Miriam E. Benjamin was a school teacher and the second Black woman to receive a patent in America. She is credited as the inventor of the “Gong and Signal Chair for Hotels!” (more…)
Category: Black History Month
Bobby Seale is an American political activist best known for co-founding the Black Panther Party. His work primarily focused on protecting the rights of individuals specifically the accused to ensure the right to a fair trial and due process as well as individual rights such as: freedom of thought/conscience, speech/expression, religion, press, movement and association.
Dr. Patricia Bath is a laser scientist and inventor who discovered laserphaco probe, a new device and technique used to remove cataracts. She is also the first woman to chair an ophthalmology residency program in the United States and first to be appointed to the faculty of the University of California at Los Angeles School of Medicine Jules Stein Eye Institute. (more…)
Ever wondered who came up with the idea to dry-clean? That would be a man by the name of Thomas Jennings, the first African-American to receive a U.S. patent for the dry-cleaning process. (more…)
Do you like potato chips? If so, you can thank George Crum for the delicious snack! (more…)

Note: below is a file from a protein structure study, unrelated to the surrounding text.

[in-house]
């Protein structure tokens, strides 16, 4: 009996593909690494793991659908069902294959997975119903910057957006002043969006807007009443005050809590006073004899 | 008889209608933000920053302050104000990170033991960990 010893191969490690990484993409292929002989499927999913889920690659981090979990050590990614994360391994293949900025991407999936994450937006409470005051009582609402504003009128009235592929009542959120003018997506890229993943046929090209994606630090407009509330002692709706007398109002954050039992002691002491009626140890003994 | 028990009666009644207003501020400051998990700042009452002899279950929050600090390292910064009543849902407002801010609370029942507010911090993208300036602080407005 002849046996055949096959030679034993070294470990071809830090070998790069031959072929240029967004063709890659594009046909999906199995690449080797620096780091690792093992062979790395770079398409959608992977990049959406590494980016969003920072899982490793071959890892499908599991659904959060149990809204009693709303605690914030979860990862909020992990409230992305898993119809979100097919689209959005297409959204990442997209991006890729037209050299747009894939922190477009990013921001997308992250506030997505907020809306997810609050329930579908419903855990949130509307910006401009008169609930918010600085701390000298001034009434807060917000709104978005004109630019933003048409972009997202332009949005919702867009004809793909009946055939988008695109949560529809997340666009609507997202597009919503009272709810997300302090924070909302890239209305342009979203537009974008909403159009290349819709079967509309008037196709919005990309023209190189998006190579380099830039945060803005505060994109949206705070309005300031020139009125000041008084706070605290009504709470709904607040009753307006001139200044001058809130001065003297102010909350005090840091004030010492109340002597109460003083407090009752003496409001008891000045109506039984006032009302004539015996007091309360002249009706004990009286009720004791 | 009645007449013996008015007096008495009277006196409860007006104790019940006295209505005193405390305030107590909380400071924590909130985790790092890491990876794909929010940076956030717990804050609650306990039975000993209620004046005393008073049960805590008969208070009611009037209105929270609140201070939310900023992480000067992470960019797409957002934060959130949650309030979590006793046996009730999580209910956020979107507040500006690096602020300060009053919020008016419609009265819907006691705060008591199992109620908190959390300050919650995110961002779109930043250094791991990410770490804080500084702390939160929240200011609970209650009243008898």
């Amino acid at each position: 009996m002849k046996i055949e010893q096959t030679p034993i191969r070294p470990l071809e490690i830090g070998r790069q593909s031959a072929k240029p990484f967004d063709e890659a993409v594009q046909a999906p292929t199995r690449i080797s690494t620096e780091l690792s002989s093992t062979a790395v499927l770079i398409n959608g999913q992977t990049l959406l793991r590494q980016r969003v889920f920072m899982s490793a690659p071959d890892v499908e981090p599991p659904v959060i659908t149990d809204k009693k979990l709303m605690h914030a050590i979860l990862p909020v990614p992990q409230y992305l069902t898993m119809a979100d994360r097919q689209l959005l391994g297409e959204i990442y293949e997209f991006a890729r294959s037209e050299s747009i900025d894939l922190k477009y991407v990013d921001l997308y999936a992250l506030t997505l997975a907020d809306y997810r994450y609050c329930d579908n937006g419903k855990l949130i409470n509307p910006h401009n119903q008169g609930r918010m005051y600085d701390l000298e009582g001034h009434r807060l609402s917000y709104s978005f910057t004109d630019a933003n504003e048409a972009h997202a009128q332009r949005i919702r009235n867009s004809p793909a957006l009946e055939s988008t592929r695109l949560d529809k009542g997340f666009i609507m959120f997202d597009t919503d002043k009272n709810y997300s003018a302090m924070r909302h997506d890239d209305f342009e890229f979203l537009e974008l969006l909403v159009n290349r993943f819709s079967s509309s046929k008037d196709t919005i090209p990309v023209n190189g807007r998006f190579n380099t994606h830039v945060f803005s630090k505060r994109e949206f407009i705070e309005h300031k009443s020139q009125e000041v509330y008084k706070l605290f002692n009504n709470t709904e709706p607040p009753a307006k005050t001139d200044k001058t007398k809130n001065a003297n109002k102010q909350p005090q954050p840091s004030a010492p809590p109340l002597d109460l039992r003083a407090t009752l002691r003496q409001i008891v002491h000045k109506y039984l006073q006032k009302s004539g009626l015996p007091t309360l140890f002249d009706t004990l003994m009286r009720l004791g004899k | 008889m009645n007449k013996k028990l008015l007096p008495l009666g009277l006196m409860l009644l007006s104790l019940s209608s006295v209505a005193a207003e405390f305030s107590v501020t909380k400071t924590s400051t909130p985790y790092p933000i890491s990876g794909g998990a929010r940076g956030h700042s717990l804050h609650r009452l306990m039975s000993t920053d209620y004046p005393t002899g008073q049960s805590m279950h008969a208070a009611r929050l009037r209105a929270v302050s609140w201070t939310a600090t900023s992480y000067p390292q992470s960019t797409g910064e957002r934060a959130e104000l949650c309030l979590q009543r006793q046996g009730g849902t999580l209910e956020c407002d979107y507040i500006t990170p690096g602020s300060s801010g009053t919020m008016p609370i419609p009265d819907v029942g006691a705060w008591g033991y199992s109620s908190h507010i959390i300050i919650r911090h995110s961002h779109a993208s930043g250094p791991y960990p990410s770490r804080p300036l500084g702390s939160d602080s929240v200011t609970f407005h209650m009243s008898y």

Madam C. J. Walker is probably most commonly known as the first black woman millionaire in America. She amassed a fortune selling hair products to black women, but did you know she actually invented the hair comb? (more…)
Insightful interview on Rastafarian culture by Donisha Prendergast , granddaughter of the legendary Bob Marley.
Nigerian born Dr. Philip Emeagwali (61), is credited with inventing the world’s fastest computer. Often called the Bill Gates of Africa, like many African schoolchildren dropped out of school at age 14 because his father could no longer afford his school fees. At home, he continued his learning and with discipline was able to establish a routine solving 100 math problems an hour. (more…)
Oprah talks with Robin Roberts of GMA about the making of the Selma movie and why it’s relevant today. Great interview! (more…)
Did you know this month-long observation began in 1926 as Negro History week under the suggestion of historian Carter G. Woodson. It was later expanded in 1976 to become Black History Month as we know and celebrate today. (more…)